Most scholars agree that blackwork embroidery originated with the Moors, but was described as “Spanish work” throughout Europe - the African history erased in the hands of white women. Even so, I was drawn to the innocence of embroidery, especially as a traditional pastime for young girls so different from the pursuits expected of girls in the digital age. Globally, girls still labor to be seen as equals, find their voice, defend their choices, while being endlessly critiqued. And yet, girls are increasingly finding solidarity in younger political and cultural role models, especially those of color. Blackwork, then, is an intersection of labor, innocence, girl power, and white ideals of beauty and industry.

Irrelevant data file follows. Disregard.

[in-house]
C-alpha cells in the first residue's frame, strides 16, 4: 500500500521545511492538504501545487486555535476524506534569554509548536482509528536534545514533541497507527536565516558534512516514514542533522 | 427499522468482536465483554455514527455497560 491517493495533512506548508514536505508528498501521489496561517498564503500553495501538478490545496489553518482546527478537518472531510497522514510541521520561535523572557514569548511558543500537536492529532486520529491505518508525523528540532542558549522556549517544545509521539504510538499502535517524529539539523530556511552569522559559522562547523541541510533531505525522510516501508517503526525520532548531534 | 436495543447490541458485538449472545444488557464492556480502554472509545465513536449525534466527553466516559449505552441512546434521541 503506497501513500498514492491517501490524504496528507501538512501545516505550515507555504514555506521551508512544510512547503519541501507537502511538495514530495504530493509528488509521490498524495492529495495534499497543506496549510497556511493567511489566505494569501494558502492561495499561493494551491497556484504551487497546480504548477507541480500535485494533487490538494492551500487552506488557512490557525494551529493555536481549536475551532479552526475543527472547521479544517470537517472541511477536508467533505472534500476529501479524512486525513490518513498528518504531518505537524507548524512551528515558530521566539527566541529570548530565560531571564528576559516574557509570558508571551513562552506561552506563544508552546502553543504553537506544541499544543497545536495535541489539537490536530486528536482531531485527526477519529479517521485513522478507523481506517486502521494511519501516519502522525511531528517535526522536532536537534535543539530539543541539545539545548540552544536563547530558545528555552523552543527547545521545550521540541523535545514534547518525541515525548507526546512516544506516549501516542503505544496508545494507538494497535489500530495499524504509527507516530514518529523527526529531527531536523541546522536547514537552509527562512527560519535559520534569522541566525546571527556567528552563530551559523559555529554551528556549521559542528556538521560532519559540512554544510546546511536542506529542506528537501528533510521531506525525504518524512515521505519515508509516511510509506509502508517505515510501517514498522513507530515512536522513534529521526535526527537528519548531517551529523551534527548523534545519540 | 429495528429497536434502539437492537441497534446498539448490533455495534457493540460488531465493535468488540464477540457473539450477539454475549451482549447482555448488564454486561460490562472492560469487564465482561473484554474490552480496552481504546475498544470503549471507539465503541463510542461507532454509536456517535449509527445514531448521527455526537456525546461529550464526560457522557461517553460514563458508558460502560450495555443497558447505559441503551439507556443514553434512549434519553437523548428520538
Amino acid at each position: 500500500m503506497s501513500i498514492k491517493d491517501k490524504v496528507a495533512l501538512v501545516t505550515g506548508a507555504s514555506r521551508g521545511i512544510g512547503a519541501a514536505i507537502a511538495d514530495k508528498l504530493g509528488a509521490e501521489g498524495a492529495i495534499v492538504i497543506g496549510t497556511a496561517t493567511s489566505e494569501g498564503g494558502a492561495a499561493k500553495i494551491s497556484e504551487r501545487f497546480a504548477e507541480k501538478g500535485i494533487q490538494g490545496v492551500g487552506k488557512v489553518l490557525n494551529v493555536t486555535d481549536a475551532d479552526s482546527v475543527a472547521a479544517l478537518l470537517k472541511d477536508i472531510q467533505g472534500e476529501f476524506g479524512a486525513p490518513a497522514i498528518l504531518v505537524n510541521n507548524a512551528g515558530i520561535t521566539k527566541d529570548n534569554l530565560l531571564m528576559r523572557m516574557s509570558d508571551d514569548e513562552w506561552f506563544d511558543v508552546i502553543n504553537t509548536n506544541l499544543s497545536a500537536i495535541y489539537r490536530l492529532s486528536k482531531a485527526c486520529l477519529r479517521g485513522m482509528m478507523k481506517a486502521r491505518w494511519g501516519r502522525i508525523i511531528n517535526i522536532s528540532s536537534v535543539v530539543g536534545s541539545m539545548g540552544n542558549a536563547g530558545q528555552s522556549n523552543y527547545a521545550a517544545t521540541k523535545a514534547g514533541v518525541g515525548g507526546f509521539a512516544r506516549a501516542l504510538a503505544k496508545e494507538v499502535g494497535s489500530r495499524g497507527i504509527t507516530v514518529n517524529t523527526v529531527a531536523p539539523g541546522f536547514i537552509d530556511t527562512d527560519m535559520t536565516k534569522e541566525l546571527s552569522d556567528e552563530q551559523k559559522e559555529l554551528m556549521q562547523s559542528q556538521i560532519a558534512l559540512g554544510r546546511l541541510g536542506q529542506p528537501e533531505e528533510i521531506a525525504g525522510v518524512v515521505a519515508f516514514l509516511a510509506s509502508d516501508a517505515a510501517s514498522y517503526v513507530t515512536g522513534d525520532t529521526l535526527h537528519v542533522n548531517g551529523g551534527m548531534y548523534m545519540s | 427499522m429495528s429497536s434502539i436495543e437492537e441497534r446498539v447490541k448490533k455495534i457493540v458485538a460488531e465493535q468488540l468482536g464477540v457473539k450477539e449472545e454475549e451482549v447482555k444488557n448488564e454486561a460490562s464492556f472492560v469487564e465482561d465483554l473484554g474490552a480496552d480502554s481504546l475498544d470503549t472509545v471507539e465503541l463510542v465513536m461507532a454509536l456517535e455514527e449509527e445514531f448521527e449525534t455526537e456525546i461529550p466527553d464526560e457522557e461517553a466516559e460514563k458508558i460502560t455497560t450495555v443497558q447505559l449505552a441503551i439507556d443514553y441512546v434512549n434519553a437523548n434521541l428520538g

The painstaking, meditative aspect of embroidery reminded me of the slowness of hair growth. Across the world, women and girls grow their hair for money. Different nationalities are prized for their virtues, but the hair dealer I met in China said Chinese hair was the best for wigs because it can mimic any texture or style, and be transformed into any color. We live in a world where identity can be manufactured and appearances appropriated without concern or even awareness. We question and desire authenticity of the other.